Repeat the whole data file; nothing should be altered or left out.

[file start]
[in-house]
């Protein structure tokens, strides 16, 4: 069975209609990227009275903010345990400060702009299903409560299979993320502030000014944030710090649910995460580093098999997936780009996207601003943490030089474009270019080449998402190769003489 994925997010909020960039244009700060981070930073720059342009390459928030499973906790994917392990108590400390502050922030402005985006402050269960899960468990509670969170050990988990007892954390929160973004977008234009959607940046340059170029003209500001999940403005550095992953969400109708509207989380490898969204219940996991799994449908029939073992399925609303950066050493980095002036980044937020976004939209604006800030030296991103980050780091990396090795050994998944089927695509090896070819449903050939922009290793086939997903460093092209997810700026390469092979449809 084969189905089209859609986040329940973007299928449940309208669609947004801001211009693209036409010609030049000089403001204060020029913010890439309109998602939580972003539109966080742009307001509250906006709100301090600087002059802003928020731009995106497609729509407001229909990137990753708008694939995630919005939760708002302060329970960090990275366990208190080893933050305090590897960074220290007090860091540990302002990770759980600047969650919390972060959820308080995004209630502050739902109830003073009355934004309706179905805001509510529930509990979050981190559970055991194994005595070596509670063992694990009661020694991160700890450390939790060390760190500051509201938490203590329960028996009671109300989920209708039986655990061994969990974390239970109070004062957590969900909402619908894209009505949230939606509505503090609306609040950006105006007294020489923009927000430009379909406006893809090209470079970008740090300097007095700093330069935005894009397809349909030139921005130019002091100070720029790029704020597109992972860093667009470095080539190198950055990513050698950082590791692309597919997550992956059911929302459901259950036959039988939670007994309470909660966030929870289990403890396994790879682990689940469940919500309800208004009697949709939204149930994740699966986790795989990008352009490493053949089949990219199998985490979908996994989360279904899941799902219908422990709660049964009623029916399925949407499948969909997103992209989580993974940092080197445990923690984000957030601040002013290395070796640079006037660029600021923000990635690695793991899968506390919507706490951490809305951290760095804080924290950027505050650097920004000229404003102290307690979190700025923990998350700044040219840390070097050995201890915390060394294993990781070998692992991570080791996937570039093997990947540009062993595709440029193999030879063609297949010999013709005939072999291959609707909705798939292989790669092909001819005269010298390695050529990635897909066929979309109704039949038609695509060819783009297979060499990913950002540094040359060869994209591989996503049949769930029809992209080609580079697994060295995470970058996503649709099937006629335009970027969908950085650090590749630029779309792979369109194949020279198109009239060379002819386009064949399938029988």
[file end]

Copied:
[in-house]
């Protein structure tokens, strides 16, 4: 069975209609990227009275903010345990400060702009299903409560299979993320502030000014944030710090649910995460580093098999997936780009996207601003943490030089474009270019080449998402190769003489 994925997010909020960039244009700060981070930073720059342009390459928030499973906790994917392990108590400390502050922030402005985006402050269960899960468990509670969170050990988990007892954390929160973004977008234009959607940046340059170029003209500001999940403005550095992953969400109708509207989380490898969204219940996991799994449908029939073992399925609303950066050493980095002036980044937020976004939209604006800030030296991103980050780091990396090795050994998944089927695509090896070819449903050939922009290793086939997903460093092209997810700026390469092979449809 084969189905089209859609986040329940973007299928449940309208669609947004801001211009693209036409010609030049000089403001204060020029913010890439309109998602939580972003539109966080742009307001509250906006709100301090600087002059802003928020731009995106497609729509407001229909990137990753708008694939995630919005939760708002302060329970960090990275366990208190080893933050305090590897960074220290007090860091540990302002990770759980600047969650919390972060959820308080995004209630502050739902109830003073009355934004309706179905805001509510529930509990979050981190559970055991194994005595070596509670063992694990009661020694991160700890450390939790060390760190500051509201938490203590329960028996009671109300989920209708039986655990061994969990974390239970109070004062957590969900909402619908894209009505949230939606509505503090609306609040950006105006007294020489923009927000430009379909406006893809090209470079970008740090300097007095700093330069935005894009397809349909030139921005130019002091100070720029790029704020597109992972860093667009470095080539190198950055990513050698950082590791692309597919997550992956059911929302459901259950036959039988939670007994309470909660966030929870289990403890396994790879682990689940469940919500309800208004009697949709939204149930994740699966986790795989990008352009490493053949089949990219199998985490979908996994989360279904899941799902219908422990709660049964009623029916399925949407499948969909997103992209989580993974940092080197445990923690984000957030601040002013290395070796640079006037660029600021923000990635690695793991899968506390919507706490951490809305951290760095804080924290950027505050650097920004000229404003102290307690979190700025923990998350700044040219840390070097050995201890915390060394294993990781070998692992991570080791996937570039093997990947540009062993595709440029193999030879063609297949010999013709005939072999291959609707909705798939292989790669092909001819005269010298390695050529990635897909066929979309109704039949038609695509060819783009297979060499990913950002540094040359060869994209591989996503049949769930029809992209080609580079697994060295995470970058996503649709099937006629335009970027969908950085650090590749630029779309792979369109194949020279198109009239060379002819386009064949399938029988």